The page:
People have been battling rain for so long as we’ve been round, and someway the umbrella is the best choice we’ve give you for conserving (largely) dry. There needs to be a greater answer, which Ivan Miranda has doubtlessly created by throwing more technology on the drawback.
Sure, umbrellas are low cost and collapse in order that they’re straightforward to hold, however they’re additionally fragile and vulnerable to falling aside when confronted with the slightest breeze. And whereas they’re good for conserving the rain off your head, all that water dripping off the sting of the umbrella’s cover often finally ends up elsewhere in your physique. Umbrellas are actually nothing greater than an over-engineered palm leaf, and for a species that’s efficiently despatched people to the moon and robots to different planets, we’ve seemingly actually given up on bettering how we keep dry within the rain.
Not all of us, although. Ivan Miranda is a proficient maker who shares their creations—which embody all the pieces from a 3D-printed tank they will truly climb inside and drive, to an all-terrain skateboard—on their YouTube channel. For his or her upgraded umbrella, Miranda skips the collapsible cover thought altogether and as an alternative focuses on making a wearable system that manifests a disc of high-speed air over their head that deflects raindrops as they fall.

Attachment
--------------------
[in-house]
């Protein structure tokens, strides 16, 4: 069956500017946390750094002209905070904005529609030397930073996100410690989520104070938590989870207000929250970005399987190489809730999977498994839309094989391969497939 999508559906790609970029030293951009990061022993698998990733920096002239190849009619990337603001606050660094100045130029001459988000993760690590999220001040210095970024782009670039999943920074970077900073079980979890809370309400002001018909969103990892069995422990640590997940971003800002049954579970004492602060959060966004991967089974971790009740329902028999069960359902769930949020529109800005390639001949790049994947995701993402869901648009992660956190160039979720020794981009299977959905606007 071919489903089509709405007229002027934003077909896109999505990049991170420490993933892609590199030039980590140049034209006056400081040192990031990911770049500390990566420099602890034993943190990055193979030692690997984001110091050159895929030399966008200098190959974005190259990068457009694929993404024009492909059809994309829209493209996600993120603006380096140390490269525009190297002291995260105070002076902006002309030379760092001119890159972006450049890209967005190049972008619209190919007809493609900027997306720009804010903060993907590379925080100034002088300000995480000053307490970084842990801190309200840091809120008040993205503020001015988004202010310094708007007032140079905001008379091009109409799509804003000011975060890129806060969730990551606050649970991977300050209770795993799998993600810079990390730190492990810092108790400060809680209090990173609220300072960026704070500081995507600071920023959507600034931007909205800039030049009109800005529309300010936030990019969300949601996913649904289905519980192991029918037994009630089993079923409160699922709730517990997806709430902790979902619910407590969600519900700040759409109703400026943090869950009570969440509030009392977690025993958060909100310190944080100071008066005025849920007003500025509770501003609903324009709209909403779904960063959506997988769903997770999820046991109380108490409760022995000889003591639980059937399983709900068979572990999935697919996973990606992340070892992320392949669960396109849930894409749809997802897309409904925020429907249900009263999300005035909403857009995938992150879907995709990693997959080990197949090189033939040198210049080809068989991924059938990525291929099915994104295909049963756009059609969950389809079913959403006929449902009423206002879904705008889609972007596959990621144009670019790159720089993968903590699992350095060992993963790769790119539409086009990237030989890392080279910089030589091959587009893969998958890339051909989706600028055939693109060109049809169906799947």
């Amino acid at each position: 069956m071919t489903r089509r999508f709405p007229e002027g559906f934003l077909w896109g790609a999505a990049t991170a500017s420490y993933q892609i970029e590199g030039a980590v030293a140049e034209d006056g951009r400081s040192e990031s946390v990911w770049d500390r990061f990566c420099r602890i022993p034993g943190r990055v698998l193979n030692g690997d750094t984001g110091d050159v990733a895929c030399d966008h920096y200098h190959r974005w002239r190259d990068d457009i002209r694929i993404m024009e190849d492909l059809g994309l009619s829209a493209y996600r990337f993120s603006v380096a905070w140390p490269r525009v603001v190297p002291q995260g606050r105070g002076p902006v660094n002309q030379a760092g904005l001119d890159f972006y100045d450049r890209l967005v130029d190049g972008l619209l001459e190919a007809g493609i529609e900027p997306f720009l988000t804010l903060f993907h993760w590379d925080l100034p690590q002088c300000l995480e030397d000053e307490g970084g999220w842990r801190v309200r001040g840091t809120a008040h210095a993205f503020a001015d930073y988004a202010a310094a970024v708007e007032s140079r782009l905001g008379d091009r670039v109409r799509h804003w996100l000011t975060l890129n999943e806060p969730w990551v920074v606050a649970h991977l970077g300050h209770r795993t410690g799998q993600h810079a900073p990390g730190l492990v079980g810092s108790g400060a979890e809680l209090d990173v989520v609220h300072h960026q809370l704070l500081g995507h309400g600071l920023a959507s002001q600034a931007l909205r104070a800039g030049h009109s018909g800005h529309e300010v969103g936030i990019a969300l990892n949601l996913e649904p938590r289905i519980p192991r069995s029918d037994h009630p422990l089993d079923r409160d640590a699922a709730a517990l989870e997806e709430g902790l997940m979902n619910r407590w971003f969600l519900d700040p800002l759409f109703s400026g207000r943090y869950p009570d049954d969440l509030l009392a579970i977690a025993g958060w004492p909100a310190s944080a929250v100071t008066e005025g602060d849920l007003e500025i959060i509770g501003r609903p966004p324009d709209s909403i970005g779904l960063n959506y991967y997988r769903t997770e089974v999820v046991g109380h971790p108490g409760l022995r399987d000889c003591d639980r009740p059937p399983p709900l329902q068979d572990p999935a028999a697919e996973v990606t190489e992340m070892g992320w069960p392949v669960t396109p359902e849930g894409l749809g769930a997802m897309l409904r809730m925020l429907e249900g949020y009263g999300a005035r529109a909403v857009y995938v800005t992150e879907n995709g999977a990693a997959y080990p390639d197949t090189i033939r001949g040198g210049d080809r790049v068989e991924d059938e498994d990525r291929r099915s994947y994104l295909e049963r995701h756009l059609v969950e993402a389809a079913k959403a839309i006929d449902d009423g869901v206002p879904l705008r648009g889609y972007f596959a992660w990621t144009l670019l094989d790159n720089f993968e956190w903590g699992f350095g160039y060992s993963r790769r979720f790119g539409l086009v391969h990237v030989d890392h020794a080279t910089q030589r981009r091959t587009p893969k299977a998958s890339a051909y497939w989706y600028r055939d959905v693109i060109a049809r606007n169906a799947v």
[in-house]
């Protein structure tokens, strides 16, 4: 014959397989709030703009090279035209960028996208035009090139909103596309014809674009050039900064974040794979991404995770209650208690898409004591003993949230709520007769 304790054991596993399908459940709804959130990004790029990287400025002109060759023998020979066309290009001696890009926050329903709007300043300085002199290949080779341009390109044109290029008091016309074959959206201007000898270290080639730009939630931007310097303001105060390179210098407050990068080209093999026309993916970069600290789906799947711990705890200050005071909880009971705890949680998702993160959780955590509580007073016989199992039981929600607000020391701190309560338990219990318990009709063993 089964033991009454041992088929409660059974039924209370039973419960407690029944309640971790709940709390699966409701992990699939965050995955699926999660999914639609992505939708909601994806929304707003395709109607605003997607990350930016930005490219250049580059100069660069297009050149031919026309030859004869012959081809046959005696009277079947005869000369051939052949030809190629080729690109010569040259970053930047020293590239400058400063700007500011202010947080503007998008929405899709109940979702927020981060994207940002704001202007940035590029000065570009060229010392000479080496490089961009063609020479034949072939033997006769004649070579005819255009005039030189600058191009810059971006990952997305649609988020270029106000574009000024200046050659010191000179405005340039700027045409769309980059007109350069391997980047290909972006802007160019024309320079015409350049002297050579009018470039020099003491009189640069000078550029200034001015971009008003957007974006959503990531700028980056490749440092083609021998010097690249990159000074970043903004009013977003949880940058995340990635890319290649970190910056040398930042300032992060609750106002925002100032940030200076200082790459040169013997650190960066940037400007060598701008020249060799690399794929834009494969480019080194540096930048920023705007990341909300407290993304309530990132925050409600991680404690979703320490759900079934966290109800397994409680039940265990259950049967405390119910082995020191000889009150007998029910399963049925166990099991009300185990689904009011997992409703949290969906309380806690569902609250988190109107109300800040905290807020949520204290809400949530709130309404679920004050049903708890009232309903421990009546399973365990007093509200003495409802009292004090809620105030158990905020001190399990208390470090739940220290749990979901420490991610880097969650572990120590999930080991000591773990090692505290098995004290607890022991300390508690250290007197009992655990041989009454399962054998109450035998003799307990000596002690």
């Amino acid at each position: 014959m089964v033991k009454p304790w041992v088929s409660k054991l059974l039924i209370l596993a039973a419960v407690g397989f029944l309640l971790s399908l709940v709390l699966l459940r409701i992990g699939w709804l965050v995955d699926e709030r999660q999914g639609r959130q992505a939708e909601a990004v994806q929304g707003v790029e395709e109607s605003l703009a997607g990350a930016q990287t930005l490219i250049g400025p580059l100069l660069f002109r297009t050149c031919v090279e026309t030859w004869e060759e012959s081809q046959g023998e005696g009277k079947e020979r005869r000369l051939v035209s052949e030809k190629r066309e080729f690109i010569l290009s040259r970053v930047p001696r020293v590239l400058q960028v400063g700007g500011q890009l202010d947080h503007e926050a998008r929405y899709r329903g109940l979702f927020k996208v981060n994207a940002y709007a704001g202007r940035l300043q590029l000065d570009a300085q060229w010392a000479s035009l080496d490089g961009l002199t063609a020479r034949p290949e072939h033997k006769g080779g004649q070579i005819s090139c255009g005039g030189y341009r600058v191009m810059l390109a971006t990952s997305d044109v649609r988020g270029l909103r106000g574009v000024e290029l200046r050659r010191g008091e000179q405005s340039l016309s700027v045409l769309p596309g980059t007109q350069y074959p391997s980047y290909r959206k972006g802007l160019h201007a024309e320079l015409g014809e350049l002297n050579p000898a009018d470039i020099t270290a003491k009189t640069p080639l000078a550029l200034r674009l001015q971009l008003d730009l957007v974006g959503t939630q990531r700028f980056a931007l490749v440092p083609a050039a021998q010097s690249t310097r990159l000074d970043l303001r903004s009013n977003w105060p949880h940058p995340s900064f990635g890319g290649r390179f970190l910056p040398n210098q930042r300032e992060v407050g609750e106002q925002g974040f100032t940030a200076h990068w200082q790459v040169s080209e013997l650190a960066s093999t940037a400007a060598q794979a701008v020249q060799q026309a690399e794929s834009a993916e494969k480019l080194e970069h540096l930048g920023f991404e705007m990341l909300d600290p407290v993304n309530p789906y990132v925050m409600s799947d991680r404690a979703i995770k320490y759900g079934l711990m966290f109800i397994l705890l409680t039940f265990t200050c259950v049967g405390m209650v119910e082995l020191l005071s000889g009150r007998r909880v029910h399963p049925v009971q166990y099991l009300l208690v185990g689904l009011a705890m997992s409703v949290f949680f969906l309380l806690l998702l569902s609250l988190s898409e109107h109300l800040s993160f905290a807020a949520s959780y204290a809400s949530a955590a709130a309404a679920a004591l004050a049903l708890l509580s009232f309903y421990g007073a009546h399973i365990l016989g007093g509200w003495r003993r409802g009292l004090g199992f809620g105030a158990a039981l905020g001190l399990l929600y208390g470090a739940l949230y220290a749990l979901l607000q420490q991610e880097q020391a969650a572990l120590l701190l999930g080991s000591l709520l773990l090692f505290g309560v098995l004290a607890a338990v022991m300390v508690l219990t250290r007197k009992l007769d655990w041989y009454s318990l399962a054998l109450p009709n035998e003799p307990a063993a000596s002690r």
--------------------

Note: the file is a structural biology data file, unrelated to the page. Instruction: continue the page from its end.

Watching their total artistic course of is as entertaining as the ultimate product. Their first makes an attempt concerned 3D-printing an impeller powered by an electrical motor used for RC planes that will push air outwards and away from their head when the setup was mounted to a helmet. Nevertheless, 3D printing is an imperfect course of, leading to unbalanced impellers that vibrated so violently it truly affected Miranda’s imaginative and prescient whereas the system was strapped to his head.
The eventual answer was to commerce the 3D-printed impeller for a pre-built (and completely balanced) ducted fan meeting, which is typically used to create RC planes with high-power jet engines. Air is sucked in by the ducted fan’s opening atop their head and directed down and outwards by a skinny 360-degree exhaust slit. The highly effective blast from the ducted fan does precisely what it was designed to do, making a curtain of air throughout Miranda that deflects falling water away (a backyard hose was used for testing) however the answer does include some trade-offs. Not solely will everybody inside a 10-foot radius of Miranda really feel the exhaust and be pelted with deflected rain, however the turbine engine is extremely loud when operating at sufficient pace to maintain the rain away. You’d get to the place you have been going dry, however as an alternative of coping with a moist umbrella whenever you acquired there, you’d be coping with ringing in your ears and potential listening to loss.